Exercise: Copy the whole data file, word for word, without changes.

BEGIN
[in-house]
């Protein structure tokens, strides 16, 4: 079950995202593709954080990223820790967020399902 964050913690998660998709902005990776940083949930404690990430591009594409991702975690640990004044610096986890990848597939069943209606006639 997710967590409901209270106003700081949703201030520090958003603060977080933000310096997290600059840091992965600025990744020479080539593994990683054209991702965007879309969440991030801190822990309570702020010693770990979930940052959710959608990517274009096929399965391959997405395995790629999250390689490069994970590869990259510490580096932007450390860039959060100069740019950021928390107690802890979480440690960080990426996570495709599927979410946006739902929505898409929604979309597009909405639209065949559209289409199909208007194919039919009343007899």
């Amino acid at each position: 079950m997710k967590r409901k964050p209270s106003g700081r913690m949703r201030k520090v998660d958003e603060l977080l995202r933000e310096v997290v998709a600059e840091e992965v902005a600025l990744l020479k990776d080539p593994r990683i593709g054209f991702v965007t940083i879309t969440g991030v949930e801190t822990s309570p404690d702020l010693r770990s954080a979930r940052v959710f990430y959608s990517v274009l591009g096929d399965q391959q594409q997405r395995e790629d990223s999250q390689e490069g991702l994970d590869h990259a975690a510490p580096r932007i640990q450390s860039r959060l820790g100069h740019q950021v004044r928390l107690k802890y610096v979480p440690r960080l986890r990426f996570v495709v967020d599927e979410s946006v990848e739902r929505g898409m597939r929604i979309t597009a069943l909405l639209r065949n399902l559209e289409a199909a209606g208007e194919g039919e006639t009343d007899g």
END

[in-house]
């Protein structure tokens, strides 16, 4: 079950995202593709954080990223820790967020399902 964050913690998660998709902005990776940083949930404690990430591009594409991702975690640990004044610096986890990848597939069943209606006639 997710967590409901209270106003700081949703201030520090958003603060977080933000310096997290600059840091992965600025990744020479080539593994990683054209991702965007879309969440991030801190822990309570702020010693770990979930940052959710959608990517274009096929399965391959997405395995790629999250390689490069994970590869990259510490580096932007450390860039959060100069740019950021928390107690802890979480440690960080990426996570495709599927979410946006739902929505898409929604979309597009909405639209065949559209289409199909208007194919039919009343007899």
């Amino acid at each position: 079950m997710k967590r409901k964050p209270s106003g700081r913690m949703r201030k520090v998660d958003e603060l977080l995202r933000e310096v997290v998709a600059e840091e992965v902005a600025l990744l020479k990776d080539p593994r990683i593709g054209f991702v965007t940083i879309t969440g991030v949930e801190t822990s309570p404690d702020l010693r770990s954080a979930r940052v959710f990430y959608s990517v274009l591009g096929d399965q391959q594409q997405r395995e790629d990223s999250q390689e490069g991702l994970d590869h990259a975690a510490p580096r932007i640990q450390s860039r959060l820790g100069h740019q950021v004044r928390l107690k802890y610096v979480p440690r960080l986890r990426f996570v495709v967020d599927e979410s946006v990848e739902r929505g898409m597939r929604i979309t597009a069943l909405l639209r065949n399902l559209e289409a199909a209606g208007e194919g039919e006639t009343d007899g």